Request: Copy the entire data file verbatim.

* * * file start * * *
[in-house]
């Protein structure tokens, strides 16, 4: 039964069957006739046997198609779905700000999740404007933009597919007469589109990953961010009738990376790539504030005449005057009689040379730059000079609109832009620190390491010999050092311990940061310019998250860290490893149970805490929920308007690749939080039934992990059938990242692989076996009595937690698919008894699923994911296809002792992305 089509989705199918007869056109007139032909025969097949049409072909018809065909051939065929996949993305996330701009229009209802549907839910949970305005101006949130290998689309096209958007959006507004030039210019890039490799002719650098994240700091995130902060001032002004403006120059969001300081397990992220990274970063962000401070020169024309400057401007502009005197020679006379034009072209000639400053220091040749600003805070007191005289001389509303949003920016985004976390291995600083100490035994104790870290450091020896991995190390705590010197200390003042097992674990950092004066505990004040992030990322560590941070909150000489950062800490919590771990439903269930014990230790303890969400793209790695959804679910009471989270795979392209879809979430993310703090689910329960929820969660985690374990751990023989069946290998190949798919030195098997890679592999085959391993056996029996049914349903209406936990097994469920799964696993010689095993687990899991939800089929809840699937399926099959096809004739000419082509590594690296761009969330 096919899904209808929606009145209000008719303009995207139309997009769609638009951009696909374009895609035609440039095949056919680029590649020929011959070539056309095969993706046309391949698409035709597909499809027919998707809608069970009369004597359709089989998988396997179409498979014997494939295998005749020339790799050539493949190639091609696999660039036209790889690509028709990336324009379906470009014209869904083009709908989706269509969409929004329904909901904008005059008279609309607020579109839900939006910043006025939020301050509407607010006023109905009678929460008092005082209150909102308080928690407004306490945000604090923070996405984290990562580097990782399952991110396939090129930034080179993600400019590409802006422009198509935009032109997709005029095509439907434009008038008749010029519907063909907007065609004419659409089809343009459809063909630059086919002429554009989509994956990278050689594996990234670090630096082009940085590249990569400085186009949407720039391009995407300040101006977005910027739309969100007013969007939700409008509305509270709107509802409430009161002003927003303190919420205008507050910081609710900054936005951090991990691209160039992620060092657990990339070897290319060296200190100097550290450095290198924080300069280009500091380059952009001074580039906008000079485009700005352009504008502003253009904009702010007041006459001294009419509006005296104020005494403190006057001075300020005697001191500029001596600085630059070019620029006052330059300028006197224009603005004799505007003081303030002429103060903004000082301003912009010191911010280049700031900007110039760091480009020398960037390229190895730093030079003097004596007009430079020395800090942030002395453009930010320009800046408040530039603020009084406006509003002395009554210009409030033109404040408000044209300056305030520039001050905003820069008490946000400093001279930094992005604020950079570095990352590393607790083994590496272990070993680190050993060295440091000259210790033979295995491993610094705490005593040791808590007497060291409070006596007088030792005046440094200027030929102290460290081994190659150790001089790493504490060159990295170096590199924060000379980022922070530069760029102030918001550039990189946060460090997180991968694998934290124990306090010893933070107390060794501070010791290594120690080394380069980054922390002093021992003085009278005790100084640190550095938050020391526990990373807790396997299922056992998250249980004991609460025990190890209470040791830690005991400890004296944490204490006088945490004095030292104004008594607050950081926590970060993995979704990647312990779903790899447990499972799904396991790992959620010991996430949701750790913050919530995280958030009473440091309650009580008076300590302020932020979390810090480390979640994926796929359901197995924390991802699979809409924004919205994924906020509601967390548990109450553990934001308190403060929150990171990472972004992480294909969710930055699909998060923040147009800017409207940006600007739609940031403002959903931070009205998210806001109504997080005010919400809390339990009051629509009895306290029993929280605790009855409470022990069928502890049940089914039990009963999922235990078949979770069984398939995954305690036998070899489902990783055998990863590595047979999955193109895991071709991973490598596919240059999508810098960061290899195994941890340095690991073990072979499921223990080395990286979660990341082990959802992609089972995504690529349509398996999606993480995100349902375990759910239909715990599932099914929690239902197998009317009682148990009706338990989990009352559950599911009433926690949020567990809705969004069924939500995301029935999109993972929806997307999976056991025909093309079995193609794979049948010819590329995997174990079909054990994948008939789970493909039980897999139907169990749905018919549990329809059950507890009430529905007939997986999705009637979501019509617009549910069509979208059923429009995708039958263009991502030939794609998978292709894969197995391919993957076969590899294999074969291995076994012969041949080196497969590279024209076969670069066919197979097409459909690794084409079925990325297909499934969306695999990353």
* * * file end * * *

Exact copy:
[in-house]
């Protein structure tokens, strides 16, 4: 039964069957006739046997198609779905700000999740404007933009597919007469589109990953961010009738990376790539504030005449005057009689040379730059000079609109832009620190390491010999050092311990940061310019998250860290490893149970805490929920308007690749939080039934992990059938990242692989076996009595937690698919008894699923994911296809002792992305 089509989705199918007869056109007139032909025969097949049409072909018809065909051939065929996949993305996330701009229009209802549907839910949970305005101006949130290998689309096209958007959006507004030039210019890039490799002719650098994240700091995130902060001032002004403006120059969001300081397990992220990274970063962000401070020169024309400057401007502009005197020679006379034009072209000639400053220091040749600003805070007191005289001389509303949003920016985004976390291995600083100490035994104790870290450091020896991995190390705590010197200390003042097992674990950092004066505990004040992030990322560590941070909150000489950062800490919590771990439903269930014990230790303890969400793209790695959804679910009471989270795979392209879809979430993310703090689910329960929820969660985690374990751990023989069946290998190949798919030195098997890679592999085959391993056996029996049914349903209406936990097994469920799964696993010689095993687990899991939800089929809840699937399926099959096809004739000419082509590594690296761009969330 096919899904209808929606009145209000008719303009995207139309997009769609638009951009696909374009895609035609440039095949056919680029590649020929011959070539056309095969993706046309391949698409035709597909499809027919998707809608069970009369004597359709089989998988396997179409498979014997494939295998005749020339790799050539493949190639091609696999660039036209790889690509028709990336324009379906470009014209869904083009709908989706269509969409929004329904909901904008005059008279609309607020579109839900939006910043006025939020301050509407607010006023109905009678929460008092005082209150909102308080928690407004306490945000604090923070996405984290990562580097990782399952991110396939090129930034080179993600400019590409802006422009198509935009032109997709005029095509439907434009008038008749010029519907063909907007065609004419659409089809343009459809063909630059086919002429554009989509994956990278050689594996990234670090630096082009940085590249990569400085186009949407720039391009995407300040101006977005910027739309969100007013969007939700409008509305509270709107509802409430009161002003927003303190919420205008507050910081609710900054936005951090991990691209160039992620060092657990990339070897290319060296200190100097550290450095290198924080300069280009500091380059952009001074580039906008000079485009700005352009504008502003253009904009702010007041006459001294009419509006005296104020005494403190006057001075300020005697001191500029001596600085630059070019620029006052330059300028006197224009603005004799505007003081303030002429103060903004000082301003912009010191911010280049700031900007110039760091480009020398960037390229190895730093030079003097004596007009430079020395800090942030002395453009930010320009800046408040530039603020009084406006509003002395009554210009409030033109404040408000044209300056305030520039001050905003820069008490946000400093001279930094992005604020950079570095990352590393607790083994590496272990070993680190050993060295440091000259210790033979295995491993610094705490005593040791808590007497060291409070006596007088030792005046440094200027030929102290460290081994190659150790001089790493504490060159990295170096590199924060000379980022922070530069760029102030918001550039990189946060460090997180991968694998934290124990306090010893933070107390060794501070010791290594120690080394380069980054922390002093021992003085009278005790100084640190550095938050020391526990990373807790396997299922056992998250249980004991609460025990190890209470040791830690005991400890004296944490204490006088945490004095030292104004008594607050950081926590970060993995979704990647312990779903790899447990499972799904396991790992959620010991996430949701750790913050919530995280958030009473440091309650009580008076300590302020932020979390810090480390979640994926796929359901197995924390991802699979809409924004919205994924906020509601967390548990109450553990934001308190403060929150990171990472972004992480294909969710930055699909998060923040147009800017409207940006600007739609940031403002959903931070009205998210806001109504997080005010919400809390339990009051629509009895306290029993929280605790009855409470022990069928502890049940089914039990009963999922235990078949979770069984398939995954305690036998070899489902990783055998990863590595047979999955193109895991071709991973490598596919240059999508810098960061290899195994941890340095690991073990072979499921223990080395990286979660990341082990959802992609089972995504690529349509398996999606993480995100349902375990759910239909715990599932099914929690239902197998009317009682148990009706338990989990009352559950599911009433926690949020567990809705969004069924939500995301029935999109993972929806997307999976056991025909093309079995193609794979049948010819590329995997174990079909054990994948008939789970493909039980897999139907169990749905018919549990329809059950507890009430529905007939997986999705009637979501019509617009549910069509979208059923429009995708039958263009991502030939794609998978292709894969197995391919993957076969590899294999074969291995076994012969041949080196497969590279024209076969670069066919197979097409459909690794084409079925990325297909499934969306695999990353």